I have seen many discussions of authorship conflicts, which usually relate to a substantial contribution not being recognised, or a more senior supervisor insisting on co-authorship.
However, I am in the opposite situation: I have been offered co-authorship on a paper (currently in preparation for journal submission), and my contribution so far was very small. I am aware of the ICMJE guidelines on authorship and in truth my contribution to the acquisition/analysis of data probably wasn't "substantial".
Ethically, the right thing to do is probably to decline co-authorship.
(In fact, I am included on a previously published paper to which I made no contribution. My PI included me: he argued that I contribute to the group's work on this subject as a whole. But it does not feel right!)
But, I feel that many people would not decline... therefore if I decline, I will have one fewer paper on my CV than somebody who would accept. In the long run, presumably this puts me at a disadvantage to people who accept such co-authorships, e.g. this could include people I will be competing against the next time I apply for a job (I am an early postdoc).
Should I accept co-authorship and live with the slightly guilty feeling? Am I disadvantaged if I decline?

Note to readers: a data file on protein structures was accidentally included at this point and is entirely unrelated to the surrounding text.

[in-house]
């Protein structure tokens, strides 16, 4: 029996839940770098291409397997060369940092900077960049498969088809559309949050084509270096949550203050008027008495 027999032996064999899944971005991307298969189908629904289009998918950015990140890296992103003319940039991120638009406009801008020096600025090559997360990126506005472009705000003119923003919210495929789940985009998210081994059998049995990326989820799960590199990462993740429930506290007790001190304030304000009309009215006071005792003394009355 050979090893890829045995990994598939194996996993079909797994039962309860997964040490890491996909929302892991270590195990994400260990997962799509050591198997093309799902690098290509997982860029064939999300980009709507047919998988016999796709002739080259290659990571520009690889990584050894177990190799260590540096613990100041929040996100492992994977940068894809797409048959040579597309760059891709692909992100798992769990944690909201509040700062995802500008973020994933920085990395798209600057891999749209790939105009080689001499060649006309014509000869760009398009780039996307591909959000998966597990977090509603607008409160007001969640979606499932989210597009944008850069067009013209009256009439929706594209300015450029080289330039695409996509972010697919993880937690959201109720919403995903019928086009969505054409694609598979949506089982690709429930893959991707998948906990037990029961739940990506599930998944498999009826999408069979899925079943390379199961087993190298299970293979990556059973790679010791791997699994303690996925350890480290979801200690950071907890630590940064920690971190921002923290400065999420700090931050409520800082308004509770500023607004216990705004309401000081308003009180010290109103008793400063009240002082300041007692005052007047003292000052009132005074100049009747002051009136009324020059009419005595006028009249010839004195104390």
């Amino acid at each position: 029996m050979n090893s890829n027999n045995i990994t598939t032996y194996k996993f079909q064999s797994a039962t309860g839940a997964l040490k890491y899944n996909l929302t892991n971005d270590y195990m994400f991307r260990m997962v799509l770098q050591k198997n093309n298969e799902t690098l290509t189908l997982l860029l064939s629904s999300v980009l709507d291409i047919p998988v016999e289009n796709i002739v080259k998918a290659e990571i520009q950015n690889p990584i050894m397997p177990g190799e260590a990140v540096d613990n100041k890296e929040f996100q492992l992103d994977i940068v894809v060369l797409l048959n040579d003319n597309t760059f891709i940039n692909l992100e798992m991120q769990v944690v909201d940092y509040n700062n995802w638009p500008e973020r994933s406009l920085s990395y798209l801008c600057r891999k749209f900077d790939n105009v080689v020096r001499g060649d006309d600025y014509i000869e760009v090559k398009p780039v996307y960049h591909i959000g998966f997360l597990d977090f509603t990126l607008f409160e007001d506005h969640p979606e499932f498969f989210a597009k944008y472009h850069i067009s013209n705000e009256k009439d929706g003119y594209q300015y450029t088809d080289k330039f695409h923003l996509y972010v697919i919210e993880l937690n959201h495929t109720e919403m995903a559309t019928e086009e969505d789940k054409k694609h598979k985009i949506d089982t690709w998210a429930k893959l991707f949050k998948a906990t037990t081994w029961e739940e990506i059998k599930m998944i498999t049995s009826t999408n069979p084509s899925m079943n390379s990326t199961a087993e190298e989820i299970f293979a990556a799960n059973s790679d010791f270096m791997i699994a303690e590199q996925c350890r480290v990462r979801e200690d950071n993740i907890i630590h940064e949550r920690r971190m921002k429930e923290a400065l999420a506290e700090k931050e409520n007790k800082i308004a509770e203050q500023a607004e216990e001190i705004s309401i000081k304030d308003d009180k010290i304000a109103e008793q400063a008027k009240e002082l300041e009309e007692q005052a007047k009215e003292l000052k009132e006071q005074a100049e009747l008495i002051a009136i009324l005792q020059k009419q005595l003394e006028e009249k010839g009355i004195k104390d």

Note: I am particularly interested in the career implications of this decision/future decisions like this, and what is the "norm" - rather than answers that just apply the more "theoretical" criteria for authorship (such as ICMJE).
Declining authorship is quite common among my collaborators. There are cases when you disagree with the paper and you do not want to assume responsibility for what is written there. Declining authorship is the right thing to do. I assume that in your case, you agree with your coauthors. In this case, you did the right thing to decline authorship when you feel that your contribution is too small, even if this could be a disadvantage to you.
I declined authorship twice so far (and I don't have that many publications). In both cases, I felt that my contribution was too small to warrant authorship. In the second case, I didn't agree fully with the paper, but I was involved in the experiments leading to the paper. In both cases, however, my coauthor(s) insisted of including me. In this case, I tried to contribute more in ways I could, such as by reading the draft thoroughly and giving constructive feedback that would improve the quality of the paper.
There are different ways your potential employer assess your publications. Some base it on the total number of papers and citations you authored; in this case you could be at a disadvantage if you have fewer papers than you would have by not declining. Some do not care about papers you are not a first author of (in my field the first author is assumed to have performed most of the work); in this case it does not matter if you have more papers or not.
However, in a job interview, your potential employer might ask you about your specific role in a paper, especially if the paper turns out to be highly cited (I was asked this question before). If you are not able to give a satisfactory answer, this could be a disadvantage instead of an advantage to you.